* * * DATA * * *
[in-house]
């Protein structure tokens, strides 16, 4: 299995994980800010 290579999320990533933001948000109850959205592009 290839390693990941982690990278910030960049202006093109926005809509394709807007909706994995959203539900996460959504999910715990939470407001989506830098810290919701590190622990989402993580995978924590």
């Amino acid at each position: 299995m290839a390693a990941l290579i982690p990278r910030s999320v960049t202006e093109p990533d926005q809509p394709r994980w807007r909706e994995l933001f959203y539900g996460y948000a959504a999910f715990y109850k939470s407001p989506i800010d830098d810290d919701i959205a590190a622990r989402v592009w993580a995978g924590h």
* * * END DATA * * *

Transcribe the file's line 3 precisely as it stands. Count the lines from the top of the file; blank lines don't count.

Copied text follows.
């Amino acid at each position: 299995m290839a390693a990941l290579i982690p990278r910030s999320v960049t202006e093109p990533d926005q809509p394709r994980w807007r909706e994995l933001f959203y539900g996460y948000a959504a999910f715990y109850k939470s407001p989506i800010d830098d810290d919701i959205a590190a622990r989402v592009w993580a995978g924590h």